“Don’t judge a book…”

So why did I enjoy this novel so much, with its awful presentation, its cliched premise, its cookie cutter characters? Quite simply, BattleAxe is by far the most professionally written fantasy novel to be written in Australia to date. For me to become involved in a fantasy novel, as I’ve expressed ad nauseam in previous reviews, it must succeed in three key areas – pacing, character and scenery. The prose is very consistent, starting with events designed to draw the reader in and never really letting go for the rest of the book, the characters well drawn and generally sympathetic, if not always realistic – this is fantasy, after all – and the descriptive writing successfully manages to balance brevity and clarity, an admirable achievement.

One very welcome aspect of BattleAxe is its grittiness, a sharp contrast to the pastel-hued romantic fantasies which have been the dominant force in Australian fantasy recently; the opening sequences are nasty enough to let the reader know early on that this is going to be a rough ride in places. Sara Douglass herself has a PhD and teaches in Medieval History, which is most likely the grounding for the novel’s depiction of the harsh realities of a non-technological society, giving the book a fair amount of credibility.

“…by its cover.”

For once, the stock-standard “In The Tradition Of” blurb on the back cover is actually pretty justified. The book is a very easy read, considering its hefty weight, and it rarely slows down in its pace, propelling its protagonists through a variety of experiences, both pleasant and unpleasant, before ending at an appropriate and dramatic juncture in the storyline. In short, BattleAxe is a well-written and effective fantasy novel which feels a lot shorter than it looks. It is the best Australian fantasy novel I’ve experienced to date, and is certainly better than many international novels of a similar ilk. Perhaps the boundaries between Australian genre fiction and that of the rest of the world – the xenophobically defensive “us and them” syndrome discussed in Greg Egan’s article in the last issue – truly are becoming meaningless. BattleAxe’s only real weakness is in its presentation, which may deter even the most ardent fantasy reader. But in every other regard, Sara Douglass’ debut novel can easily hold its own in the cutthroat international fantasy marketplace, and for the first time in a very long time I find myself actually looking forward to the next book in a fantasy series.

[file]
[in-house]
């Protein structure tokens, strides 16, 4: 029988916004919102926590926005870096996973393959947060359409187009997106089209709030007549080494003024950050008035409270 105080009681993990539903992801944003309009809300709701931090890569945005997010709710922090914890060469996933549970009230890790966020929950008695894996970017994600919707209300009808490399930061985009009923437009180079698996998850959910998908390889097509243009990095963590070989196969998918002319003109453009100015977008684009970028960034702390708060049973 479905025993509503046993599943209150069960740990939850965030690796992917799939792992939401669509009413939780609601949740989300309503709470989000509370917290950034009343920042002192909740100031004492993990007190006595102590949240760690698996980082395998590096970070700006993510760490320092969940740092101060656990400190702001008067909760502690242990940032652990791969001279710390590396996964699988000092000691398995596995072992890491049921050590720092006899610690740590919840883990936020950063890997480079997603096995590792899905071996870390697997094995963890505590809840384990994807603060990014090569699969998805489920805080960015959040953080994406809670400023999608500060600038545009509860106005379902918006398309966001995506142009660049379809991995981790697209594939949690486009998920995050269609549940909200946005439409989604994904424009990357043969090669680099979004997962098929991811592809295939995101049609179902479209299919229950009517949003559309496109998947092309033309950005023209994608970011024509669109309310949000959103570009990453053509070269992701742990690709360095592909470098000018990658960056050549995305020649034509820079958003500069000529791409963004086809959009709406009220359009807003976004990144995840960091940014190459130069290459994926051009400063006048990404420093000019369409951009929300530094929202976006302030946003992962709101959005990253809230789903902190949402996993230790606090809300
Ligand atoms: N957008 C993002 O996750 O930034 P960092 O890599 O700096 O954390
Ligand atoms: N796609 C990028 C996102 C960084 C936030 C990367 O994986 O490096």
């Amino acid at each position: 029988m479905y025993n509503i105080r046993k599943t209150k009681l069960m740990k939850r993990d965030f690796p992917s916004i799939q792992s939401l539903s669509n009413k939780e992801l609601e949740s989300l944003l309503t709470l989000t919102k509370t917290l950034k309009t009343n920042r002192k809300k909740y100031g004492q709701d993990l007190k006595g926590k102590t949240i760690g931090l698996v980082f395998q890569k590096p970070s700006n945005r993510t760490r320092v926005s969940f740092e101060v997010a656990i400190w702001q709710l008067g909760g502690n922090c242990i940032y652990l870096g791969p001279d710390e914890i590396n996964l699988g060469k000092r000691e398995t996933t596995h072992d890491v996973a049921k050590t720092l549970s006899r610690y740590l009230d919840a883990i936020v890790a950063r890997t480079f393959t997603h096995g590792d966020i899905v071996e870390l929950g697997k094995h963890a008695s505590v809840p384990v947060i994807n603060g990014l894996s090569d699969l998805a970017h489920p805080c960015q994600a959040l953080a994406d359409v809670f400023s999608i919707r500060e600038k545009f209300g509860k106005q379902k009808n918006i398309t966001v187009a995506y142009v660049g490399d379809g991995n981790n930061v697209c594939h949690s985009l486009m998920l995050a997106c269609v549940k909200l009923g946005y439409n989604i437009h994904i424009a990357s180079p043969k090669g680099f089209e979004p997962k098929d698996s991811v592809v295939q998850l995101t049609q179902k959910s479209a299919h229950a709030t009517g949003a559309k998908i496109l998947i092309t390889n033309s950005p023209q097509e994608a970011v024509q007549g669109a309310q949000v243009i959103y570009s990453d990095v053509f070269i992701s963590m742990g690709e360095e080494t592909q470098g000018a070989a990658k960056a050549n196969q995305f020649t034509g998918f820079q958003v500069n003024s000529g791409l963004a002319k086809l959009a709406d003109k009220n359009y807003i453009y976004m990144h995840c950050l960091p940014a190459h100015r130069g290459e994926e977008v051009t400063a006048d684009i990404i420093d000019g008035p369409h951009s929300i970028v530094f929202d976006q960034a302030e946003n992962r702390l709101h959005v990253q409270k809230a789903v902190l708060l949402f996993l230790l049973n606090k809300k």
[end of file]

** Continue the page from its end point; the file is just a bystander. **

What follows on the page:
All together now – “Don’t…”

©1995 Martin Livings / Jonathan Strahan / Eidolon. Reviewed by Martin Livings for Eidolon, Issue 19, October 1995, pp. 101-102. Reproduced in full with permission.

The Inquisition: BattleAxe

Take one axe for inspiration, one brilliant imagination, and five weeks of weekends and evenings; mix, and what do you get? BattleAxe, book one of The Axis Trilogy, an exciting new epic fantasy by Sara Douglass.